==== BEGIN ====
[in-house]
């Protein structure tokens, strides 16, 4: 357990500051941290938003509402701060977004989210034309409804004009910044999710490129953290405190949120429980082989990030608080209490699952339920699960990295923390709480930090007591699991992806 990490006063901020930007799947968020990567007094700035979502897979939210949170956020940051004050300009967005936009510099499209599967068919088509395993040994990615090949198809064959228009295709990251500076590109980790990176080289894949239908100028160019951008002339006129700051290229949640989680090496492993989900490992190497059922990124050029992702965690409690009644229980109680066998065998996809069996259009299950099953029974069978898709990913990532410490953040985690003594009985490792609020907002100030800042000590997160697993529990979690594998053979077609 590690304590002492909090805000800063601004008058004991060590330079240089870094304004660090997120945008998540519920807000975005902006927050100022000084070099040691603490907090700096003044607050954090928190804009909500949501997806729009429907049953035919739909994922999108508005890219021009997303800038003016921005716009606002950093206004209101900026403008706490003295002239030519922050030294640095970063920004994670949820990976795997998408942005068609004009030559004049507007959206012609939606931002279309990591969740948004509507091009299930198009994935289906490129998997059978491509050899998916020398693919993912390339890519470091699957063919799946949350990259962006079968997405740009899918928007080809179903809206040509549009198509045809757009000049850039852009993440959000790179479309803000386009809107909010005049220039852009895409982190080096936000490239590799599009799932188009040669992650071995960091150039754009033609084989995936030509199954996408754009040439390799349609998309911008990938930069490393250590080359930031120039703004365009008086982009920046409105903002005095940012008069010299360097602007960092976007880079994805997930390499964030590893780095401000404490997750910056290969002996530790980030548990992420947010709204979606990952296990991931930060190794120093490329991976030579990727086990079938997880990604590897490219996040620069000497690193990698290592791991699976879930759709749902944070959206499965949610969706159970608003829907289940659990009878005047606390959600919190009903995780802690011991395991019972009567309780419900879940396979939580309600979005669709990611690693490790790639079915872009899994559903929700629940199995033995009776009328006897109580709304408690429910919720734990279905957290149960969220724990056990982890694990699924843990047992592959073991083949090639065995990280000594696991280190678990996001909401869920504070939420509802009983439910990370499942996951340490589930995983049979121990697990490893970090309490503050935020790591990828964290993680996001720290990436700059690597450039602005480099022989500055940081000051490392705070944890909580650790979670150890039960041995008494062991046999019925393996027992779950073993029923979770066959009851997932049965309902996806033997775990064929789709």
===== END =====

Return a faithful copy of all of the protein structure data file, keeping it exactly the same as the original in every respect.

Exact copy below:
[in-house]
């Protein structure tokens, strides 16, 4: 357990500051941290938003509402701060977004989210034309409804004009910044999710490129953290405190949120429980082989990030608080209490699952339920699960990295923390709480930090007591699991992806 990490006063901020930007799947968020990567007094700035979502897979939210949170956020940051004050300009967005936009510099499209599967068919088509395993040994990615090949198809064959228009295709990251500076590109980790990176080289894949239908100028160019951008002339006129700051290229949640989680090496492993989900490992190497059922990124050029992702965690409690009644229980109680066998065998996809069996259009299950099953029974069978898709990913990532410490953040985690003594009985490792609020907002100030800042000590997160697993529990979690594998053979077609 590690304590002492909090805000800063601004008058004991060590330079240089870094304004660090997120945008998540519920807000975005902006927050100022000084070099040691603490907090700096003044607050954090928190804009909500949501997806729009429907049953035919739909994922999108508005890219021009997303800038003016921005716009606002950093206004209101900026403008706490003295002239030519922050030294640095970063920004994670949820990976795997998408942005068609004009030559004049507007959206012609939606931002279309990591969740948004509507091009299930198009994935289906490129998997059978491509050899998916020398693919993912390339890519470091699957063919799946949350990259962006079968997405740009899918928007080809179903809206040509549009198509045809757009000049850039852009993440959000790179479309803000386009809107909010005049220039852009895409982190080096936000490239590799599009799932188009040669992650071995960091150039754009033609084989995936030509199954996408754009040439390799349609998309911008990938930069490393250590080359930031120039703004365009008086982009920046409105903002005095940012008069010299360097602007960092976007880079994805997930390499964030590893780095401000404490997750910056290969002996530790980030548990992420947010709204979606990952296990991931930060190794120093490329991976030579990727086990079938997880990604590897490219996040620069000497690193990698290592791991699976879930759709749902944070959206499965949610969706159970608003829907289940659990009878005047606390959600919190009903995780802690011991395991019972009567309780419900879940396979939580309600979005669709990611690693490790790639079915872009899994559903929700629940199995033995009776009328006897109580709304408690429910919720734990279905957290149960969220724990056990982890694990699924843990047992592959073991083949090639065995990280000594696991280190678990996001909401869920504070939420509802009983439910990370499942996951340490589930995983049979121990697990490893970090309490503050935020790591990828964290993680996001720290990436700059690597450039602005480099022989500055940081000051490392705070944890909580650790979670150890039960041995008494062991046999019925393996027992779950073993029923979770066959009851997932049965309902996806033997775990064929789709």